The outcome will make a difference, sources say, because Sisolak has tighter connections with the casino moguls who play an important role in funding Nevada campaigns. Giunchigliani angered the Strip bosses — and endeared herself to liberals — by opposing the stadium, the funding for which she wants to use for education.

The winner will likely face Attorney General Adam Laxalt (R), a conservative who has feuded with outgoing Gov. Brian Sandoval (R) over taxes and spending. Sandoval has not committed to backing Laxalt, another hurdle for a Republican in a state that has been prone to Democratic waves in recent years.

South Carolina headed for runoffs

South Carolina Gov. Henry McMaster (R) finally got the job he’s been angling for for years when his predecessor, Nikki HaleyNimrata (Nikki) HaleyIs a trap being set for Trump in the Senate trial? Haley: Political climate, media hysteria wouldn't allow Confederate flag to come down in SC today Goldman Sachs employees protest event featuring Haley after Confederate flag remarks MORE (R), left to become ambassador to the United Nations. Now he has to keep it, and that’s proving more difficult than anticipated.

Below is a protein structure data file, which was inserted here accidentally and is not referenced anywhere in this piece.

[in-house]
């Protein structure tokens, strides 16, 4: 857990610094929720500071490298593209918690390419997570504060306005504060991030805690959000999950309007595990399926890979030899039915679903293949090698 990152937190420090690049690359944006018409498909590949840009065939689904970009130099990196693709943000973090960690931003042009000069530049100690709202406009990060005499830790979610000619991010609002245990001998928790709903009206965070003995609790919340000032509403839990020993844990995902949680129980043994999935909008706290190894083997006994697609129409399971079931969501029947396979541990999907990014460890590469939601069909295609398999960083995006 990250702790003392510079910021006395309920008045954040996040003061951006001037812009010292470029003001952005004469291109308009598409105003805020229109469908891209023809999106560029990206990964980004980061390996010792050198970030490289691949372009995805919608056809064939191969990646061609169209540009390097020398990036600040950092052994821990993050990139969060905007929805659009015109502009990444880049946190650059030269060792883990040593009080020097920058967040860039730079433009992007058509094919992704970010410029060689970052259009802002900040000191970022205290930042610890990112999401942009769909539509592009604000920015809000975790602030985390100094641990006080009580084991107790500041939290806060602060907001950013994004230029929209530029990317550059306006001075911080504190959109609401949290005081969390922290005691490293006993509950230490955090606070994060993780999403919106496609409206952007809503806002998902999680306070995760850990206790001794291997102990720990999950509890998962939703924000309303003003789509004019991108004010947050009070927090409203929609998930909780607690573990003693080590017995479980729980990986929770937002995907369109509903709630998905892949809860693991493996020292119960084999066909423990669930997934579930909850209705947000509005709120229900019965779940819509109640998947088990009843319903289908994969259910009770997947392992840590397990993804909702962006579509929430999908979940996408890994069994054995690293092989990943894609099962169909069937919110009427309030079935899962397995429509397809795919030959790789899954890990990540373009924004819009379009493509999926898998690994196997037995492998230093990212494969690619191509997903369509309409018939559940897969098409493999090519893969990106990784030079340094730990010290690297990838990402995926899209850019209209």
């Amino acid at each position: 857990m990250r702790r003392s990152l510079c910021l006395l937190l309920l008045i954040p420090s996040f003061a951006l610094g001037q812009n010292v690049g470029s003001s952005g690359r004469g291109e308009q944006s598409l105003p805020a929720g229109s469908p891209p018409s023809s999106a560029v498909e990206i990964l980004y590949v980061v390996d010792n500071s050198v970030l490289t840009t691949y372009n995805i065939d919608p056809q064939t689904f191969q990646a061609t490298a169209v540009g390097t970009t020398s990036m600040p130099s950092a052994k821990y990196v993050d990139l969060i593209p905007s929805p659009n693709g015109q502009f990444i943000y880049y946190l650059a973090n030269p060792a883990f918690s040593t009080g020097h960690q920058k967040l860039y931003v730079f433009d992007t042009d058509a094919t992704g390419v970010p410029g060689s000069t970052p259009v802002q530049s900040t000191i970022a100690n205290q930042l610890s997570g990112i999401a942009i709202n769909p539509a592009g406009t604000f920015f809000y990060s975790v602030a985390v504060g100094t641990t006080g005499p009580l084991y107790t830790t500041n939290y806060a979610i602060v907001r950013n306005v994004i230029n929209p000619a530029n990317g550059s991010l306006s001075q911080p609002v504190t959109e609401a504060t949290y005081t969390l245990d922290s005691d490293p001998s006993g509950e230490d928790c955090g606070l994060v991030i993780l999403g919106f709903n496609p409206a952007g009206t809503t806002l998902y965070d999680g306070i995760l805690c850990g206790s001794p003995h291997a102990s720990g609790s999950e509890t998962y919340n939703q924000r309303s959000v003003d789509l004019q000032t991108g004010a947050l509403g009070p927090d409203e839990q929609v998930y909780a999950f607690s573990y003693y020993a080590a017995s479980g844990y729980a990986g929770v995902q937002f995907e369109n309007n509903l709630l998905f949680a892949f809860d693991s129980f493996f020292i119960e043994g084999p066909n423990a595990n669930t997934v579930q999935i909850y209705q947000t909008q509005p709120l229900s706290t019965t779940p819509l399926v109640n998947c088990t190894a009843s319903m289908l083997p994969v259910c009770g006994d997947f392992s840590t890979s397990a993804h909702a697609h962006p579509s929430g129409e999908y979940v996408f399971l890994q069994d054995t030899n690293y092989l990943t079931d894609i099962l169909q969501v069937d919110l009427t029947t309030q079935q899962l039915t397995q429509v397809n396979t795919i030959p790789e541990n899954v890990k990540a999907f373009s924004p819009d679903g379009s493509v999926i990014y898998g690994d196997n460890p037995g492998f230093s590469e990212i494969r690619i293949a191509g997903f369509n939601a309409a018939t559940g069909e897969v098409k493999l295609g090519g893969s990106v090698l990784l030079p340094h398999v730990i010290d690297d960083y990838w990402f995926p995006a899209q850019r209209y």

McMaster is likely to finish first in Tuesday’s Republican primary, but he’s unlikely to win the 50 percent he needs to avoid a runoff. Both Catherine Templeton, a former member of Haley’s Cabinet, and businessman John Warren are polling in the low-to-mid 20s, and both would have a shot against McMaster in a runoff.

However, neither Templeton nor Warren will have a lot of time to make their case against the incumbent: South Carolina’s runoffs are set for just two weeks after the primary, meaning either candidate will face an all-out sprint to take advantage of a weakened McMaster.

On the Democratic side, state Rep. James Smith (D) leads the field over political strategist Phil Noble (D) and attorney Marguerite Willis (D). Willis has run television spots recently, and insiders say she is on the rise. Democrats may be headed to a snap runoff as well.

Virginia GOP face a fork in the road